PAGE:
Wednesday, January 31, 2007

Unity or Truth

What about these 25,000 denominations? I am not bothered by them. I know my blog visitors will be scandalized by what I just said because ... did not Jesus pray that "they" might be one in John 17? I agree he did.

These 25,000 denominations are claiming some absolute truth and they collide, well ... that is better than saying there is no truth, or saying we can not know truth or saying what is true for you may not be true for me so..... why do not we just sit down around a camp fire and sing "Kumbaya my Lord"? Or my RC friends might say, yes there is truth and the Pope says whatever it is, so why don't we just gather around that (please,... I say this respectfully and with no sarcasm)? So what should we do, should we go to the post-modern solution of relative truths?

It is interesting that when Jesus prayed for unity he did not leave out the notion of truth, in fact several times this word were mentioned.

7Sanctify them[b] in the truth; your word is truth. 18As you sent me into the world, so I have sent them into the world. 19And for their sake I consecrate myself,[c] that they also may be sanctified[d] in truth.
Jesus says - Your [The Father's ] word is truth. Where is truth then? Jesus says that it is in God's word, so to know it, find out where God spoke and there we find truth and gather around that.

I contend that the only reliable place to look are the Scriptures because Jesus gave authority to it, not the Church. It was better than that, it was the head of the Church who said that - Christ the Lord.

There is an empirical test to this. See if what Scripture says about your sin matches your experience, see too if you can by your own efforts live out the demands of God. My answer to the first is "yes", my answer to the second is "no" and the solution is not to try harder.

Lastly in the creeds we confess "we believe in one holy catholic (universal) apostolic church... we believe in the communion of the saints". This is an article of faith, that it is , it is already true now, that there is one church -- a body of believers (ie not hypocrites) who in repentance and faith cleave alone to the work of Christ for their sins.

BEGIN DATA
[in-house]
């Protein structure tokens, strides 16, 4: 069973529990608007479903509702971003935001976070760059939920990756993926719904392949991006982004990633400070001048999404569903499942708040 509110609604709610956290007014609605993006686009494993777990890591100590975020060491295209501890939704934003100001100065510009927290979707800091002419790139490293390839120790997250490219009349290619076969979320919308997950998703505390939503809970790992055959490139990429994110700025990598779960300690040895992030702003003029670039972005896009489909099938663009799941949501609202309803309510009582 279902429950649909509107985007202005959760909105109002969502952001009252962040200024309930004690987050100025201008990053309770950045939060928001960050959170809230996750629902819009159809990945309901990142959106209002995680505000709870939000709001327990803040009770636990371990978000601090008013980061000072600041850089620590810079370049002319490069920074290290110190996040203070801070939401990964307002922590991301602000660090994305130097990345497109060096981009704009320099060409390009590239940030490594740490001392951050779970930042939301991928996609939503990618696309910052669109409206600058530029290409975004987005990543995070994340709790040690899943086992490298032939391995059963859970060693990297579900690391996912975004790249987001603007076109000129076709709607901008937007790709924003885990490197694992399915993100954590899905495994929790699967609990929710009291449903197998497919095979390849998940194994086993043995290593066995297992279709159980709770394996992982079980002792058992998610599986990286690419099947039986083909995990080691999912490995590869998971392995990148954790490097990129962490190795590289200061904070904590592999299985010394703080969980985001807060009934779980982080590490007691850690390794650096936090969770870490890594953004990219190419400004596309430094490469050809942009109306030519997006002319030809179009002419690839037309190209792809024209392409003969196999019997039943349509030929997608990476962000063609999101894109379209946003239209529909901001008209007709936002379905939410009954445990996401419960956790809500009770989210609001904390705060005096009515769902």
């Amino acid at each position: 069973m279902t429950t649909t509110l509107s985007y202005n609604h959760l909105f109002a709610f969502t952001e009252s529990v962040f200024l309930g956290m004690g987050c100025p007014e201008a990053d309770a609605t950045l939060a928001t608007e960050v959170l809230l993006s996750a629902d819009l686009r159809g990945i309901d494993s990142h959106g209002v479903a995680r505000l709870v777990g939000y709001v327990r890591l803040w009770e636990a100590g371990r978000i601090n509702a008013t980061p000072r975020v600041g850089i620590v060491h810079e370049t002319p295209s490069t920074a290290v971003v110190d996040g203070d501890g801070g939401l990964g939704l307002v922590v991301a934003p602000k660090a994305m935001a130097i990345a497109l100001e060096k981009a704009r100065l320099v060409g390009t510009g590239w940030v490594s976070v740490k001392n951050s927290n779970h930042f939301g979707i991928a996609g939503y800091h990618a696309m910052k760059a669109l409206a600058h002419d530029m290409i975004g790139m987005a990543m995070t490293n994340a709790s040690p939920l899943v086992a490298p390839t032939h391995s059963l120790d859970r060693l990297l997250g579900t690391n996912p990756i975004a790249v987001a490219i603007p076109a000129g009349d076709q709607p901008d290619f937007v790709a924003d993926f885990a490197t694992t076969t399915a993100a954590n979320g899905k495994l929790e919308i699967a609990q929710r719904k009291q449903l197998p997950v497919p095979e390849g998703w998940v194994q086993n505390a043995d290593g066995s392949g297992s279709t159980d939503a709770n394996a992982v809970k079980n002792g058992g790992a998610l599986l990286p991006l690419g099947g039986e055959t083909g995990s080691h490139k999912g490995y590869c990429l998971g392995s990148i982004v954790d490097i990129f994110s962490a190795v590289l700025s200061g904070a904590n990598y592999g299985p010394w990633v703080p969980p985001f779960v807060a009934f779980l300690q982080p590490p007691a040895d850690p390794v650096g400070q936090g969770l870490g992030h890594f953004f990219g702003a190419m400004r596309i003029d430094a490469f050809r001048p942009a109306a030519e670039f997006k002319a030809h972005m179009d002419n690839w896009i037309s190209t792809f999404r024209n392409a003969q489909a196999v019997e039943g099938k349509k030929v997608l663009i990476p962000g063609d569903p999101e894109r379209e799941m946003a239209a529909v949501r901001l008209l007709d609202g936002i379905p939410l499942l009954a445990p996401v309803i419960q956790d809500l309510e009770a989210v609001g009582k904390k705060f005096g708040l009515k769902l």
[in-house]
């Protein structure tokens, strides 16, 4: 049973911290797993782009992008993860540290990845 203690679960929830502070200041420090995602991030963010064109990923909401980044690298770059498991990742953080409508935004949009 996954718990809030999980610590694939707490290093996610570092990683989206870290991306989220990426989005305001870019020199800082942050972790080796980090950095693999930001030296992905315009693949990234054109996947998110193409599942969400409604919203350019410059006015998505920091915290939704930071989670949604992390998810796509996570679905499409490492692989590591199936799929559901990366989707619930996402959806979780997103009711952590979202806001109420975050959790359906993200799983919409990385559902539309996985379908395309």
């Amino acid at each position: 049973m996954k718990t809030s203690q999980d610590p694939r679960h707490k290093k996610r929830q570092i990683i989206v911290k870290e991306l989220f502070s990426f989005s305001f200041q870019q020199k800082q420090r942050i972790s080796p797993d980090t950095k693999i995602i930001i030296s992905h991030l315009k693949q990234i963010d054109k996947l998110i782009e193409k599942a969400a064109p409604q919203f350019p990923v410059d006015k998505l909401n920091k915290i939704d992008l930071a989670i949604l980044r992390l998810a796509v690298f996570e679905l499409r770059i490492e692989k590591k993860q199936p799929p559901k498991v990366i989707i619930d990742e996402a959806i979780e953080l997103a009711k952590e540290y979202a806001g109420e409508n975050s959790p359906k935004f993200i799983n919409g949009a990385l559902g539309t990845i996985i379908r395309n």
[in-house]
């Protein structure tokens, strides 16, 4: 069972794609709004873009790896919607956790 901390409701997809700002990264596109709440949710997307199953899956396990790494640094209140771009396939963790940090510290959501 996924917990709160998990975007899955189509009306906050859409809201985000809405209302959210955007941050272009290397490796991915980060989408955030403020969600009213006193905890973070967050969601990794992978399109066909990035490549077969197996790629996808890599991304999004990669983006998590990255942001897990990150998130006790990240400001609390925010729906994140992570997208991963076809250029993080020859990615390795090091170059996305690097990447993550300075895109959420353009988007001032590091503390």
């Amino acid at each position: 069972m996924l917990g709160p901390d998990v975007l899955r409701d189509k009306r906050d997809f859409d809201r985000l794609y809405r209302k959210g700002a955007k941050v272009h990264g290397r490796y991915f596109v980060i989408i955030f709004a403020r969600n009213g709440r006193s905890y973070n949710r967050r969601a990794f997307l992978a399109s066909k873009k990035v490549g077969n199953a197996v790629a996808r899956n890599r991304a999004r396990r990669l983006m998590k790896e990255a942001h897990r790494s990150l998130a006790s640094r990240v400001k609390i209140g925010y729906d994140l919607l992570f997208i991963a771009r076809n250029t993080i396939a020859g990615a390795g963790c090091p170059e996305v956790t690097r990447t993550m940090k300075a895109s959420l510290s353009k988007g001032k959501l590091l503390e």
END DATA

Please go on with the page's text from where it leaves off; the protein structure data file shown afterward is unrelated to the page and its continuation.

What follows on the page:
I do not see this oneness by my eyes, that is why it is an article of faith the same way I have not seen Jesus died on the Cross for me, but I believe that story is true.

13 comments:

Steve said...

If we focus on the visible church, then we see disunity. If we focus on the invisible church we see Christ. The unity is based on our efforts but based on Christ. The unity must be based on the Truth which is Christ.

In the twentith century, we saw many Christian church bodies try to have unity without truth. We saw a theologicla minimalism where these church bodies were willing to put aside important differences for the illusion of unity. This is both the National Council of Churches (theologically and politically liberal in the US) and the National Association of Evanglicals (theologically moderate to liberal while politically conservative in the US). Both these organizations are not united by doctrine but by politics.

L P Cruz said...

Steve,

Insightful thought, I had not realized the full impact of what the NAE is doing in that they are rallying along political lines rather than truth.

Lito

Steve said...

If you asked many of the "liberal" churches in the NCC if they incorporate the Creeds in their worship, most would say yes. If you ask the same question to many "converative" churches in the NAE, they would say no. So we have a mess of traditional "liberal" churches and non-traditional "conservative" churches. What a mess we have created.

Jeff Tan said...

It also struck me as I was reading this post that minimizing Christianity to "the Word of God" reflects what is happening with Bible fundamentalists. In what way? Well if Jesus is the Word of God, and the Bible is the Word of God, then all we need is the Bible and we have Jesus.

Hence we do not need the sacraments.

To American Evangelicals, or perhaps moreso to the Calvinists, the sacraments are extra-Biblical. Not that they have no Biblical basis -- although they will say that, too, about the sacraments of Baptism and the Eucharist -- but that they do not fit into this minimalist notion of "just the Bible and me" and nothing else.

Steve said...

Jeff,

How is that you went from Calvinism to Rome? Did you look at the Reformation?

Jeff Tan said...

Oh, sorry for the mixup, Steve. I was never Calvinist, but rather a Catholic since childhood. Catholic education from K-12 through college, postgrad and a few years of academic work in the same university.

Did I look at the Reformation? Yes I did, but not in the same depth as most Protestants have (I say most because I know of Evangelicals who have not looked at it at all). The sense I get out of the Reformation was that it was a tragic affair. The Catholic Church had and continues to have, among its prominent members and leaders, sinful men. But I don't base my faith on the men who are supposed to uphold it. As St. Francis simply put it, even if the man holding the Eucharist out to him was a sinful priest of the worst sort, he would take the Eucharist from those sinful hands. And I am, of course, a sinner myself.